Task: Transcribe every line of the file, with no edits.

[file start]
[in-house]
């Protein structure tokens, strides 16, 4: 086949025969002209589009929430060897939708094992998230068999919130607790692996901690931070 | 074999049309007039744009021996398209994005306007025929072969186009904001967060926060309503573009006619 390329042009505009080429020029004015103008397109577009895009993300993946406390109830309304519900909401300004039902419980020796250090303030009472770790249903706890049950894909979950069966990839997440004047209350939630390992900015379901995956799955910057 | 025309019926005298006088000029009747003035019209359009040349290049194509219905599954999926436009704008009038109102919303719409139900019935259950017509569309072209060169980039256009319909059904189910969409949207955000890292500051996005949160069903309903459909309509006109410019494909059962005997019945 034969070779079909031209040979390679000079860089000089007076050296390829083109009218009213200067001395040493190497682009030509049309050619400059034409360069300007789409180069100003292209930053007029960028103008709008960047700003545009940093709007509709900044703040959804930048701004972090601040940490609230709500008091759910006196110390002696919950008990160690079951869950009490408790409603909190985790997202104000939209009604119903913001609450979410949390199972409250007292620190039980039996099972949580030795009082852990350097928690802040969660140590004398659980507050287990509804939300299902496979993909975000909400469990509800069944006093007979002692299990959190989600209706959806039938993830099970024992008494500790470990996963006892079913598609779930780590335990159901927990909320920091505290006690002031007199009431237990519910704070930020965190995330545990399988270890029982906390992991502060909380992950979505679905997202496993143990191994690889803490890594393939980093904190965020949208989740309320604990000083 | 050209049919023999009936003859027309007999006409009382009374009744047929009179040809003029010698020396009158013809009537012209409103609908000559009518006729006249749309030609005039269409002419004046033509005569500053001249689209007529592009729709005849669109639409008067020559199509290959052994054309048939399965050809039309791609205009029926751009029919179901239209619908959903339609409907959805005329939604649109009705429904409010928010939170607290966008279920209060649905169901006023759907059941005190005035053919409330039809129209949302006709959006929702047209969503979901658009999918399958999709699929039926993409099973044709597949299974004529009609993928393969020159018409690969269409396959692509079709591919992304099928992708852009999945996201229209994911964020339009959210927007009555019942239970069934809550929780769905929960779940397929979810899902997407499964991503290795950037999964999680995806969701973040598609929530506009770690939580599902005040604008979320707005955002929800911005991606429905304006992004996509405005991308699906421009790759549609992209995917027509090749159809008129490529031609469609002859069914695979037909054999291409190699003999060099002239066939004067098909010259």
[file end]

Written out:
[in-house]
């Protein structure tokens, strides 16, 4: 086949025969002209589009929430060897939708094992998230068999919130607790692996901690931070 | 074999049309007039744009021996398209994005306007025929072969186009904001967060926060309503573009006619 390329042009505009080429020029004015103008397109577009895009993300993946406390109830309304519900909401300004039902419980020796250090303030009472770790249903706890049950894909979950069966990839997440004047209350939630390992900015379901995956799955910057 | 025309019926005298006088000029009747003035019209359009040349290049194509219905599954999926436009704008009038109102919303719409139900019935259950017509569309072209060169980039256009319909059904189910969409949207955000890292500051996005949160069903309903459909309509006109410019494909059962005997019945 034969070779079909031209040979390679000079860089000089007076050296390829083109009218009213200067001395040493190497682009030509049309050619400059034409360069300007789409180069100003292209930053007029960028103008709008960047700003545009940093709007509709900044703040959804930048701004972090601040940490609230709500008091759910006196110390002696919950008990160690079951869950009490408790409603909190985790997202104000939209009604119903913001609450979410949390199972409250007292620190039980039996099972949580030795009082852990350097928690802040969660140590004398659980507050287990509804939300299902496979993909975000909400469990509800069944006093007979002692299990959190989600209706959806039938993830099970024992008494500790470990996963006892079913598609779930780590335990159901927990909320920091505290006690002031007199009431237990519910704070930020965190995330545990399988270890029982906390992991502060909380992950979505679905997202496993143990191994690889803490890594393939980093904190965020949208989740309320604990000083 | 050209049919023999009936003859027309007999006409009382009374009744047929009179040809003029010698020396009158013809009537012209409103609908000559009518006729006249749309030609005039269409002419004046033509005569500053001249689209007529592009729709005849669109639409008067020559199509290959052994054309048939399965050809039309791609205009029926751009029919179901239209619908959903339609409907959805005329939604649109009705429904409010928010939170607290966008279920209060649905169901006023759907059941005190005035053919409330039809129209949302006709959006929702047209969503979901658009999918399958999709699929039926993409099973044709597949299974004529009609993928393969020159018409690969269409396959692509079709591919992304099928992708852009999945996201229209994911964020339009959210927007009555019942239970069934809550929780769905929960779940397929979810899902997407499964991503290795950037999964999680995806969701973040598609929530506009770690939580599902005040604008979320707005955002929800911005991606429905304006992004996509405005991308699906421009790759549609992209995917027509090749159809008129490529031609469609002859069914695979037909054999291409190699003999060099002239066939004067098909010259």